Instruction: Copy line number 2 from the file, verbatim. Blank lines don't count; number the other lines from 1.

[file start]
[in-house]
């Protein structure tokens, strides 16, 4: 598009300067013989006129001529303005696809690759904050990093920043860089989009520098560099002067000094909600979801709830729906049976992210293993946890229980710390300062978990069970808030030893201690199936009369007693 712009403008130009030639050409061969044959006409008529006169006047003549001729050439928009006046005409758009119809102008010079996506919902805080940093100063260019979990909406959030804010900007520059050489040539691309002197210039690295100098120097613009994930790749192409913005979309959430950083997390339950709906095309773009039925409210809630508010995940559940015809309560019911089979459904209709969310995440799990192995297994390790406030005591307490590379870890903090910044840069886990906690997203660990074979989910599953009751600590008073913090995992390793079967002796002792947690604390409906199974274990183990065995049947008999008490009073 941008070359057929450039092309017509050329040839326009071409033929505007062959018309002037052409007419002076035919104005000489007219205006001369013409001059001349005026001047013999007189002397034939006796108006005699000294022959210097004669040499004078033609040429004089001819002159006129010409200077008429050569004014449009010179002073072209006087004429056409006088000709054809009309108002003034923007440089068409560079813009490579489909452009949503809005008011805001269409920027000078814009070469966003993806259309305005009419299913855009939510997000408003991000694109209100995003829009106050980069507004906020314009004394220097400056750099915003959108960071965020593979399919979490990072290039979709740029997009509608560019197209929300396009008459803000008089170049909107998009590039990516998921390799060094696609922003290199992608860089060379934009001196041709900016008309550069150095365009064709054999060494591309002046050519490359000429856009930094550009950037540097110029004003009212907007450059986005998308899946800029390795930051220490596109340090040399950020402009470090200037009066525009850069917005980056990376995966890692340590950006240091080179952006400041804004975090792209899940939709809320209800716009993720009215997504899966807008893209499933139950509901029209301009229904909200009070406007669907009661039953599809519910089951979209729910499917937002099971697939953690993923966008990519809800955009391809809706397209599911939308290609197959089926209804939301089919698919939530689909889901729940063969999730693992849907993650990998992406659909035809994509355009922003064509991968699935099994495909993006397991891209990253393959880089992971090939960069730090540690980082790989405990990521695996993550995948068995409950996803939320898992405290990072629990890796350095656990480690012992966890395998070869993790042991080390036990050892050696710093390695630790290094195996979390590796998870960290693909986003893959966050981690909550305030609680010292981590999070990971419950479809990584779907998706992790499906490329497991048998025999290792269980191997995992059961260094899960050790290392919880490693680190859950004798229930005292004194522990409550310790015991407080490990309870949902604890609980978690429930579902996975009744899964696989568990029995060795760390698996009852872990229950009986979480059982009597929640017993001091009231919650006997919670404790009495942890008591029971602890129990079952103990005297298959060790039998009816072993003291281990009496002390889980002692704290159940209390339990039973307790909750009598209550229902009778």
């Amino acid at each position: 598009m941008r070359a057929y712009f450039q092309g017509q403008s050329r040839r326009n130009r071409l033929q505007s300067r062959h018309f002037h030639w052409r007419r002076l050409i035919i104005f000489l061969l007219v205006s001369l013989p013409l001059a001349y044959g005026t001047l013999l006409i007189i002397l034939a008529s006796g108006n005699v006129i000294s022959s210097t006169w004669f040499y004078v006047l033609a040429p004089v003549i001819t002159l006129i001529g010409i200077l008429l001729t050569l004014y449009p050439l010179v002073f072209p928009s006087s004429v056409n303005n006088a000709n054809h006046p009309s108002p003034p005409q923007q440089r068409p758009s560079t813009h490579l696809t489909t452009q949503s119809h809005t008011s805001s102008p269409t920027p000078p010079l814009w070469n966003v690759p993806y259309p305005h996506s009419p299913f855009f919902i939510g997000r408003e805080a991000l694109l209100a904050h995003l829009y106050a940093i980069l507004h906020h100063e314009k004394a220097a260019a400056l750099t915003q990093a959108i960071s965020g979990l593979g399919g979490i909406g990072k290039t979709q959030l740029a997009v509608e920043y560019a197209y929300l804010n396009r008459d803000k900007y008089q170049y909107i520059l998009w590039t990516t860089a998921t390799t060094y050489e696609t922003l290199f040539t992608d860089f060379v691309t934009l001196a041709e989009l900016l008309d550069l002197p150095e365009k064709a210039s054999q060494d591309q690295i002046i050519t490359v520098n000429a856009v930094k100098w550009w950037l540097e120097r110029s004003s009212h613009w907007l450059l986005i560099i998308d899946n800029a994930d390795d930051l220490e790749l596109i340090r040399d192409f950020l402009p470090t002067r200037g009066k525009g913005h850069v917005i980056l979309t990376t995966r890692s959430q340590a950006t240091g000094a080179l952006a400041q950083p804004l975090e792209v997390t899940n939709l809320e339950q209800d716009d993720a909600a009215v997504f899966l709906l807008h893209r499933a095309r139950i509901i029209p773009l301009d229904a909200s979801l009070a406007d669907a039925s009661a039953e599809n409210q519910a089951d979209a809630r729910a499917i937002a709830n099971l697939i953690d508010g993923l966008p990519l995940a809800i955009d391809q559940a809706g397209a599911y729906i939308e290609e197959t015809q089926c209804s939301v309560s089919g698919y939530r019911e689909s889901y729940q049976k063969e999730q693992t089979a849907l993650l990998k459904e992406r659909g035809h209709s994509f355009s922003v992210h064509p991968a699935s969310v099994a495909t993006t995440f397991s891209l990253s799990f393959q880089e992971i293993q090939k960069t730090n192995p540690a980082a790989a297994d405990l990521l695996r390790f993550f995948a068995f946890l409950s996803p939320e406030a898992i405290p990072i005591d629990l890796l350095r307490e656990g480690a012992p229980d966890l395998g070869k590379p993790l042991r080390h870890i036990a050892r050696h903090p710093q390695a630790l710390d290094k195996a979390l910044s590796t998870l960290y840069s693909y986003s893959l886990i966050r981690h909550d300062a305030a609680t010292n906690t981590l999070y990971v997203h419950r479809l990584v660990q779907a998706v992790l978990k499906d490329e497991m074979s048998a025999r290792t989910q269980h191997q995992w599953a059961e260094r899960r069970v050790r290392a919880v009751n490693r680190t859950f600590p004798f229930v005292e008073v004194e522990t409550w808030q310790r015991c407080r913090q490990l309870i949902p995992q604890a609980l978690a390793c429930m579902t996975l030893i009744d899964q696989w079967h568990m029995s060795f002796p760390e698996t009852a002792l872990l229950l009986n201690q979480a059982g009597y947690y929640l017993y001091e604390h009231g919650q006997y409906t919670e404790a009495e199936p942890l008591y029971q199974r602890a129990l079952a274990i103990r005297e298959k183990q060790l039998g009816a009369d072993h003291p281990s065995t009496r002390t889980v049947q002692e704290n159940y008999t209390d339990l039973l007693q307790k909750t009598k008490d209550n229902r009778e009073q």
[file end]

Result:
């Protein structure tokens, strides 16, 4: 598009300067013989006129001529303005696809690759904050990093920043860089989009520098560099002067000094909600979801709830729906049976992210293993946890229980710390300062978990069970808030030893201690199936009369007693 712009403008130009030639050409061969044959006409008529006169006047003549001729050439928009006046005409758009119809102008010079996506919902805080940093100063260019979990909406959030804010900007520059050489040539691309002197210039690295100098120097613009994930790749192409913005979309959430950083997390339950709906095309773009039925409210809630508010995940559940015809309560019911089979459904209709969310995440799990192995297994390790406030005591307490590379870890903090910044840069886990906690997203660990074979989910599953009751600590008073913090995992390793079967002796002792947690604390409906199974274990183990065995049947008999008490009073 941008070359057929450039092309017509050329040839326009071409033929505007062959018309002037052409007419002076035919104005000489007219205006001369013409001059001349005026001047013999007189002397034939006796108006005699000294022959210097004669040499004078033609040429004089001819002159006129010409200077008429050569004014449009010179002073072209006087004429056409006088000709054809009309108002003034923007440089068409560079813009490579489909452009949503809005008011805001269409920027000078814009070469966003993806259309305005009419299913855009939510997000408003991000694109209100995003829009106050980069507004906020314009004394220097400056750099915003959108960071965020593979399919979490990072290039979709740029997009509608560019197209929300396009008459803000008089170049909107998009590039990516998921390799060094696609922003290199992608860089060379934009001196041709900016008309550069150095365009064709054999060494591309002046050519490359000429856009930094550009950037540097110029004003009212907007450059986005998308899946800029390795930051220490596109340090040399950020402009470090200037009066525009850069917005980056990376995966890692340590950006240091080179952006400041804004975090792209899940939709809320209800716009993720009215997504899966807008893209499933139950509901029209301009229904909200009070406007669907009661039953599809519910089951979209729910499917937002099971697939953690993923966008990519809800955009391809809706397209599911939308290609197959089926209804939301089919698919939530689909889901729940063969999730693992849907993650990998992406659909035809994509355009922003064509991968699935099994495909993006397991891209990253393959880089992971090939960069730090540690980082790989405990990521695996993550995948068995409950996803939320898992405290990072629990890796350095656990480690012992966890395998070869993790042991080390036990050892050696710093390695630790290094195996979390590796998870960290693909986003893959966050981690909550305030609680010292981590999070990971419950479809990584779907998706992790499906490329497991048998025999290792269980191997995992059961260094899960050790290392919880490693680190859950004798229930005292004194522990409550310790015991407080490990309870949902604890609980978690429930579902996975009744899964696989568990029995060795760390698996009852872990229950009986979480059982009597929640017993001091009231919650006997919670404790009495942890008591029971602890129990079952103990005297298959060790039998009816072993003291281990009496002390889980002692704290159940209390339990039973307790909750009598209550229902009778």